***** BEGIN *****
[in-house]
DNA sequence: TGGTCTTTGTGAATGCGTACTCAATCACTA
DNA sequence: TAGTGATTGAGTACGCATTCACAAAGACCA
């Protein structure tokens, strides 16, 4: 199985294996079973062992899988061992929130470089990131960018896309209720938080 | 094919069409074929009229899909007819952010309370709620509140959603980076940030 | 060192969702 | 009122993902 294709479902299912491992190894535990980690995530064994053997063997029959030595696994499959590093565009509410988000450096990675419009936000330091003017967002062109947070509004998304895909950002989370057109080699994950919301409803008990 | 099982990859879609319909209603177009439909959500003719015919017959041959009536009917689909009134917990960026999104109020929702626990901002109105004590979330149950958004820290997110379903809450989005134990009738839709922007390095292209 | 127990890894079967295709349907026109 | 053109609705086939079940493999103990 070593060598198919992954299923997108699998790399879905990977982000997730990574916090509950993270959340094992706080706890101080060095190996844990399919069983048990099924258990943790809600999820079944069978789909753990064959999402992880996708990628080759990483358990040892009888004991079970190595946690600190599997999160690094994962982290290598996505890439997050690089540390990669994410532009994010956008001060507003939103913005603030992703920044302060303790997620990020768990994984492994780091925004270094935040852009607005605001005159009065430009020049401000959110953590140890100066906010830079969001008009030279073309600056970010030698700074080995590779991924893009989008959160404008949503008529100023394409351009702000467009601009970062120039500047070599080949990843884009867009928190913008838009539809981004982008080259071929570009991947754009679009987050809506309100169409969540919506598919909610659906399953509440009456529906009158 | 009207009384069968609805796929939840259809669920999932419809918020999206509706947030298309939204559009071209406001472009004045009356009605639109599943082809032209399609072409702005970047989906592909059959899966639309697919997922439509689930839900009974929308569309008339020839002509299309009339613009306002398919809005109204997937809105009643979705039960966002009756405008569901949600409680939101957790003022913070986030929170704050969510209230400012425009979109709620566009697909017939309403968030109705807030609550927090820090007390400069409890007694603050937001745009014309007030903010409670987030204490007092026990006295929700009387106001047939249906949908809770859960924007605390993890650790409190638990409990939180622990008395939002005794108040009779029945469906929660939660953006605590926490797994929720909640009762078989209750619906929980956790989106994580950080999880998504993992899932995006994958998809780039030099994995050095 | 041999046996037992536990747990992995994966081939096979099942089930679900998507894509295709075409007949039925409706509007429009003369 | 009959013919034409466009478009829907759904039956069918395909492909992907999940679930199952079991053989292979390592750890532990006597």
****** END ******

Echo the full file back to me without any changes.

[in-house]
DNA sequence: TGGTCTTTGTGAATGCGTACTCAATCACTA
DNA sequence: TAGTGATTGAGTACGCATTCACAAAGACCA
């Protein structure tokens, strides 16, 4: 199985294996079973062992899988061992929130470089990131960018896309209720938080 | 094919069409074929009229899909007819952010309370709620509140959603980076940030 | 060192969702 | 009122993902 294709479902299912491992190894535990980690995530064994053997063997029959030595696994499959590093565009509410988000450096990675419009936000330091003017967002062109947070509004998304895909950002989370057109080699994950919301409803008990 | 099982990859879609319909209603177009439909959500003719015919017959041959009536009917689909009134917990960026999104109020929702626990901002109105004590979330149950958004820290997110379903809450989005134990009738839709922007390095292209 | 127990890894079967295709349907026109 | 053109609705086939079940493999103990 070593060598198919992954299923997108699998790399879905990977982000997730990574916090509950993270959340094992706080706890101080060095190996844990399919069983048990099924258990943790809600999820079944069978789909753990064959999402992880996708990628080759990483358990040892009888004991079970190595946690600190599997999160690094994962982290290598996505890439997050690089540390990669994410532009994010956008001060507003939103913005603030992703920044302060303790997620990020768990994984492994780091925004270094935040852009607005605001005159009065430009020049401000959110953590140890100066906010830079969001008009030279073309600056970010030698700074080995590779991924893009989008959160404008949503008529100023394409351009702000467009601009970062120039500047070599080949990843884009867009928190913008838009539809981004982008080259071929570009991947754009679009987050809506309100169409969540919506598919909610659906399953509440009456529906009158 | 009207009384069968609805796929939840259809669920999932419809918020999206509706947030298309939204559009071209406001472009004045009356009605639109599943082809032209399609072409702005970047989906592909059959899966639309697919997922439509689930839900009974929308569309008339020839002509299309009339613009306002398919809005109204997937809105009643979705039960966002009756405008569901949600409680939101957790003022913070986030929170704050969510209230400012425009979109709620566009697909017939309403968030109705807030609550927090820090007390400069409890007694603050937001745009014309007030903010409670987030204490007092026990006295929700009387106001047939249906949908809770859960924007605390993890650790409190638990409990939180622990008395939002005794108040009779029945469906929660939660953006605590926490797994929720909640009762078989209750619906929980956790989106994580950080999880998504993992899932995006994958998809780039030099994995050095 | 041999046996037992536990747990992995994966081939096979099942089930679900998507894509295709075409007949039925409706509007429009003369 | 009959013919034409466009478009829907759904039956069918395909492909992907999940679930199952079991053989292979390592750890532990006597």